Good vs Bad: How Are You Assigning Value To Career Experiences?

girl in striped shirt thinking
Good vs. Bad Career Experiences

I introduced the idea of a career story to all of you in a previous article and video. I talked about the fact that every single one of us as human beings creates these stories in our head. They go on constant repeat and define and explain who we are as professionals and how we got to where we are today.

What's really important to understand is that the number one mistake that people make that is actually quite career limiting is assigning negative or positive value to the experiences that you've had in your career.

Positives and Negatives In Your Career


As you've had experiences, you have decided whether or not they have served you, whether you felt pain or joy. You assigned value and said, "Hey, that was a good experience," or "That was a bad experience."

From that, you've made decisions about your career going forward. That can often mean that we've avoided situations because we've assigned a negative value to something in our career. This is such a career limiting move.

Assessing Your Career Story

Woman thinking about her career story.


When I work with people inside the Work It Daily platform, we start to dig into their career story. One of the things we do is teach them a technique. They go through and objectively assess value, how they've been assigning value to their career story, and then we actually have them tally it up. They're able to look at it and understand how that's impacting their overall career success. It's really amazing.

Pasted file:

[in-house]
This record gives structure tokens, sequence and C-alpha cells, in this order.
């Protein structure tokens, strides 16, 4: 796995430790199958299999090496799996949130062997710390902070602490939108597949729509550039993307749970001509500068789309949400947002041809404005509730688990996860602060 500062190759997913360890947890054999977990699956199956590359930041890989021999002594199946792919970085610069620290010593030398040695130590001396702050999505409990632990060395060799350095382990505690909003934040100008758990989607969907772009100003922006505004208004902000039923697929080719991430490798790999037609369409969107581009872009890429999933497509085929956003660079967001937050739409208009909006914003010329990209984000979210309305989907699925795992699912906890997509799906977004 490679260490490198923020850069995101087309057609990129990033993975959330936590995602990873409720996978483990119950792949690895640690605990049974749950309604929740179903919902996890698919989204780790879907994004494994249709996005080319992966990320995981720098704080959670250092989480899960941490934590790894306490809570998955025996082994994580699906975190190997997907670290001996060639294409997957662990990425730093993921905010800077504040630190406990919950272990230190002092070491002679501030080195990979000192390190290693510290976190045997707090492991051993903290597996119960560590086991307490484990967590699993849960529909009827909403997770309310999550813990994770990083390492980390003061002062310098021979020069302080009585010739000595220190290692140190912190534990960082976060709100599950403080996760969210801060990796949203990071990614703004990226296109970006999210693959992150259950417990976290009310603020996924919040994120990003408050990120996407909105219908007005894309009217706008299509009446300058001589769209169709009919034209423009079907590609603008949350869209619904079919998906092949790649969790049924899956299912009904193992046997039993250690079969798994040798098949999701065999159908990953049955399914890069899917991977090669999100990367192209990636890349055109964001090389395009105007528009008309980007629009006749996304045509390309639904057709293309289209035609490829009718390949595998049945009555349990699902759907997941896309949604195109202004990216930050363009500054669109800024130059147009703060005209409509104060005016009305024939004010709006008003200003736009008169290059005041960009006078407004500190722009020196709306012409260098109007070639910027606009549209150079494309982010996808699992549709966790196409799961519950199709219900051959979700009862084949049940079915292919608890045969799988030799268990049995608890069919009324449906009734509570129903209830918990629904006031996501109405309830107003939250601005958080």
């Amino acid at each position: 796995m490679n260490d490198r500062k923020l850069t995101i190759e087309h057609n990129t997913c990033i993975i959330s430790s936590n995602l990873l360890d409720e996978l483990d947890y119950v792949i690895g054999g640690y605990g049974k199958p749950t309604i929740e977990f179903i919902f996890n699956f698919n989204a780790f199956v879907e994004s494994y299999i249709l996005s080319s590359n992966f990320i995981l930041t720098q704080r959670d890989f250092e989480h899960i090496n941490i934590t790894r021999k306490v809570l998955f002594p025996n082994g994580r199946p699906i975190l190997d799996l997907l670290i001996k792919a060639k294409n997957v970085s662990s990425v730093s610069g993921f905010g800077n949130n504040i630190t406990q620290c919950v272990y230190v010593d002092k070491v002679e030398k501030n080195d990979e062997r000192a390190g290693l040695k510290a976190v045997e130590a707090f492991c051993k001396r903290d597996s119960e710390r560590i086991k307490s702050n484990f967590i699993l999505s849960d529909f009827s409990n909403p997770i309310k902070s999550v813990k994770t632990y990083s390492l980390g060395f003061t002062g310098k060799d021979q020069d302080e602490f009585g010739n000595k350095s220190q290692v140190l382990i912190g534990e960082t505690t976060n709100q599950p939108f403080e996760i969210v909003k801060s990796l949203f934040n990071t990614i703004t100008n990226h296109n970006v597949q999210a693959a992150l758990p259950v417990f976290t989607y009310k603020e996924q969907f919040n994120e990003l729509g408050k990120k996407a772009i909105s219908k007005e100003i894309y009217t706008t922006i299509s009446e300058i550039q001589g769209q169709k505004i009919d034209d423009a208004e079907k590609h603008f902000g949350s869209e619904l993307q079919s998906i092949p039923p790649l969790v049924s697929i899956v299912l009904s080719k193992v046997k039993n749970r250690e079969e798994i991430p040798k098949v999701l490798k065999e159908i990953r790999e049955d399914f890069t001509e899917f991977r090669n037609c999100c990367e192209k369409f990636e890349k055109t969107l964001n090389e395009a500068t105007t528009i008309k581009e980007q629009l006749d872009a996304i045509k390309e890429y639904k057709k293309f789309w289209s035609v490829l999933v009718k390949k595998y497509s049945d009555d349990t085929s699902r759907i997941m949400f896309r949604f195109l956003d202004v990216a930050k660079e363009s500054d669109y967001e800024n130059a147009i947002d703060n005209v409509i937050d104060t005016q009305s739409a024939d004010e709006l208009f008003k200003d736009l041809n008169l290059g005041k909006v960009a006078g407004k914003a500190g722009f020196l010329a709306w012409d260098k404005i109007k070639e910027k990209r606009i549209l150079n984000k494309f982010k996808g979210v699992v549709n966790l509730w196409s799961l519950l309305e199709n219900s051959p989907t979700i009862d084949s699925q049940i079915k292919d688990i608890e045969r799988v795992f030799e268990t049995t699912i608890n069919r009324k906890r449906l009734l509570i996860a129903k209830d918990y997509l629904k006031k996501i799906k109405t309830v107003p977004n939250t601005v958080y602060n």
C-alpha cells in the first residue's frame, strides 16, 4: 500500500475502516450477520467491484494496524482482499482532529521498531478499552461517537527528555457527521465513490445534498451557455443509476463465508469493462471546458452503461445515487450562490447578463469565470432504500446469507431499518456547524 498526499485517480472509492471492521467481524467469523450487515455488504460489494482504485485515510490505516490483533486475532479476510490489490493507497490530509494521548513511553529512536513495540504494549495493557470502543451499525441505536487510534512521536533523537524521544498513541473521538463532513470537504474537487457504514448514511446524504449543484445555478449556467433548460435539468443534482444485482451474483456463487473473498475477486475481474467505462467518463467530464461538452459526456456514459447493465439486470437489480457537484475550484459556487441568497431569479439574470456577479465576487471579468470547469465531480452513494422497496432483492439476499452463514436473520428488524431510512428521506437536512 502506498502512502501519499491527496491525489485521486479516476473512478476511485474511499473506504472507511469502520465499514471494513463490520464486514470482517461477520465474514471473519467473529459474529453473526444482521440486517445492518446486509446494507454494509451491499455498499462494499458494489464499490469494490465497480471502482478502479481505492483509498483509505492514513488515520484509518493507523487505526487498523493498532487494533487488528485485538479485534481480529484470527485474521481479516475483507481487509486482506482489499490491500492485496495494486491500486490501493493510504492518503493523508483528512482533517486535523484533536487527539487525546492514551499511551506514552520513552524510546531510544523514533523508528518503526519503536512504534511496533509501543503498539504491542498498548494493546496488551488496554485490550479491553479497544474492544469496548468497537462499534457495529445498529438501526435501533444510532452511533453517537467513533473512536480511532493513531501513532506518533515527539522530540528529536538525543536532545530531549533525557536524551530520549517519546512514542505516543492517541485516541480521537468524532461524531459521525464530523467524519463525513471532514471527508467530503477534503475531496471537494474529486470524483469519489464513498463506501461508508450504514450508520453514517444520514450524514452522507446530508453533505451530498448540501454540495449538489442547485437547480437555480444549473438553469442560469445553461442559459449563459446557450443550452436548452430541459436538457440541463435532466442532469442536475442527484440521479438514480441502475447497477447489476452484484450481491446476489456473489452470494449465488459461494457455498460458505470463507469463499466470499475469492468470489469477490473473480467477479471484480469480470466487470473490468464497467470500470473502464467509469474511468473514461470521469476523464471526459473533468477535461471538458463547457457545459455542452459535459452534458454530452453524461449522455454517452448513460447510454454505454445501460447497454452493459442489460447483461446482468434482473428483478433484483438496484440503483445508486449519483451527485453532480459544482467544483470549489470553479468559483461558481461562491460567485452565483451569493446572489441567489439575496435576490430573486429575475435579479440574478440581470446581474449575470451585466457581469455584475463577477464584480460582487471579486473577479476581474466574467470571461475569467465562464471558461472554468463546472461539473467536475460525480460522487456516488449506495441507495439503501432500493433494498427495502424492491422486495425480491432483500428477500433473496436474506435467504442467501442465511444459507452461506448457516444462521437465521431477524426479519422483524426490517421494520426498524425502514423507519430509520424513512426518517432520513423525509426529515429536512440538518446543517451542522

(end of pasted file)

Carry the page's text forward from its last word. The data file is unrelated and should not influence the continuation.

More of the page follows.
The reason I want you to think about that is because sometimes something happens to us and we think it's the worst thing in the world.

Change How You Think About Negative Career Events

Quote from JT on career experiences

We're so upset about these negative events when they happen to us, only to find out a week, a month, a year, 10 years later, that it was probably one of the most powerful, impactful, positive things that could ever happen to us.

I personally understand this because before I became a career coach, I was in HR and recruiting and my specialty was restructuring divisions of companies. If any of you have ever watched the movie Up in the Air with George Clooney, that was my job. I have outsourced, restructured, and laid off hundreds of people in my former career and it was a very painful and difficult thing to do.

But, looking back, it's actually where I learned to become a career coach. I was so focused on those people needing help, support, resources, and helping them find that next job. Also, I really sat them down and said, "Look, this is the beginning of your life, a new chapter in your life."

I was career coaching them right out of the gate. It would always inspire me when I would get an email, a phone call, or I would run into them later on and they would say, "You know, I was sure that that was my darkest day, the day that you had to let me go. But it turned out to be the best thing that ever happened to me."

See what I mean there? You can't define value. You can't assign positive and negatives, especially negative, to career situations because they limit you.

When you change your thought process around that, you can rewrite your career story in an instant. That is the secret to opening up a world of possibilities in your career.

This holiday season, learn why it's really important to own every experience we've had in our lives, and Work It Daily will be there with you every step of the way! Get yourself an early gift and join Work It Daily today!